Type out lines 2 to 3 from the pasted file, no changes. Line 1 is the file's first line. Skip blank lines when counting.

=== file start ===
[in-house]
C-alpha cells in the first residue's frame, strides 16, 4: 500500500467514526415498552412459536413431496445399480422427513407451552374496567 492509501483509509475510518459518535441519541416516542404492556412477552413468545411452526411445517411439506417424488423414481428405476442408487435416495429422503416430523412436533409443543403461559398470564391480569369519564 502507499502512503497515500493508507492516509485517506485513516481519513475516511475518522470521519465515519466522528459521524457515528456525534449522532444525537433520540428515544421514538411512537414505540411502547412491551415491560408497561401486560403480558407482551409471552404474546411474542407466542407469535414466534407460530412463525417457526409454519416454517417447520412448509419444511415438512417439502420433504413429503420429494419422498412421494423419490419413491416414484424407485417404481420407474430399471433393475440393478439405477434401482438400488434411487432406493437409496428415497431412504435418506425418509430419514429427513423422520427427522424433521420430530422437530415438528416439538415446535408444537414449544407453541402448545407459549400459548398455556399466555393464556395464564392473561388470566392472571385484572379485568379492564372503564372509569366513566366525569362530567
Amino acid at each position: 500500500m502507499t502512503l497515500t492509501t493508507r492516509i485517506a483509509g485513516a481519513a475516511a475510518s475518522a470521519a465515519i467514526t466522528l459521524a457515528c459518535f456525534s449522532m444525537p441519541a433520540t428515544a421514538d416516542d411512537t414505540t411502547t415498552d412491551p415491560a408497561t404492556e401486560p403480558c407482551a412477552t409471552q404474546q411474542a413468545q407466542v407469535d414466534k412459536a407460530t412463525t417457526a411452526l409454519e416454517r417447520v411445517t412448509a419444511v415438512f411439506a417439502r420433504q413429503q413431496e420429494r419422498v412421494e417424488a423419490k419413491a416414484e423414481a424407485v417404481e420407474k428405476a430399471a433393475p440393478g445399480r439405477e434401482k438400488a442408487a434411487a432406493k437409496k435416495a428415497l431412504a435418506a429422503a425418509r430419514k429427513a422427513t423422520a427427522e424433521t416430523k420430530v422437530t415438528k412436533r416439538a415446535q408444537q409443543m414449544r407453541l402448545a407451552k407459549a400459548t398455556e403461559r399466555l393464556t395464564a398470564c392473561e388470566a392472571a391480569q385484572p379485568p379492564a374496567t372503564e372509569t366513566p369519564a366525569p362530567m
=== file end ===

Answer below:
C-alpha cells in the first residue's frame, strides 16, 4: 500500500467514526415498552412459536413431496445399480422427513407451552374496567 492509501483509509475510518459518535441519541416516542404492556412477552413468545411452526411445517411439506417424488423414481428405476442408487435416495429422503416430523412436533409443543403461559398470564391480569369519564 502507499502512503497515500493508507492516509485517506485513516481519513475516511475518522470521519465515519466522528459521524457515528456525534449522532444525537433520540428515544421514538411512537414505540411502547412491551415491560408497561401486560403480558407482551409471552404474546411474542407466542407469535414466534407460530412463525417457526409454519416454517417447520412448509419444511415438512417439502420433504413429503420429494419422498412421494423419490419413491416414484424407485417404481420407474430399471433393475440393478439405477434401482438400488434411487432406493437409496428415497431412504435418506425418509430419514429427513423422520427427522424433521420430530422437530415438528416439538415446535408444537414449544407453541402448545407459549400459548398455556399466555393464556395464564392473561388470566392472571385484572379485568379492564372503564372509569366513566366525569362530567
Amino acid at each position: 500500500m502507499t502512503l497515500t492509501t493508507r492516509i485517506a483509509g485513516a481519513a475516511a475510518s475518522a470521519a465515519i467514526t466522528l459521524a457515528c459518535f456525534s449522532m444525537p441519541a433520540t428515544a421514538d416516542d411512537t414505540t411502547t415498552d412491551p415491560a408497561t404492556e401486560p403480558c407482551a412477552t409471552q404474546q411474542a413468545q407466542v407469535d414466534k412459536a407460530t412463525t417457526a411452526l409454519e416454517r417447520v411445517t412448509a419444511v415438512f411439506a417439502r420433504q413429503q413431496e420429494r419422498v412421494e417424488a423419490k419413491a416414484e423414481a424407485v417404481e420407474k428405476a430399471a433393475p440393478g445399480r439405477e434401482k438400488a442408487a434411487a432406493k437409496k435416495a428415497l431412504a435418506a429422503a425418509r430419514k429427513a422427513t423422520a427427522e424433521t416430523k420430530v422437530t415438528k412436533r416439538a415446535q408444537q409443543m414449544r407453541l402448545a407451552k407459549a400459548t398455556e403461559r399466555l393464556t395464564a398470564c392473561e388470566a392472571a391480569q385484572p379485568p379492564a374496567t372503564e372509569t366513566p369519564a366525569p362530567m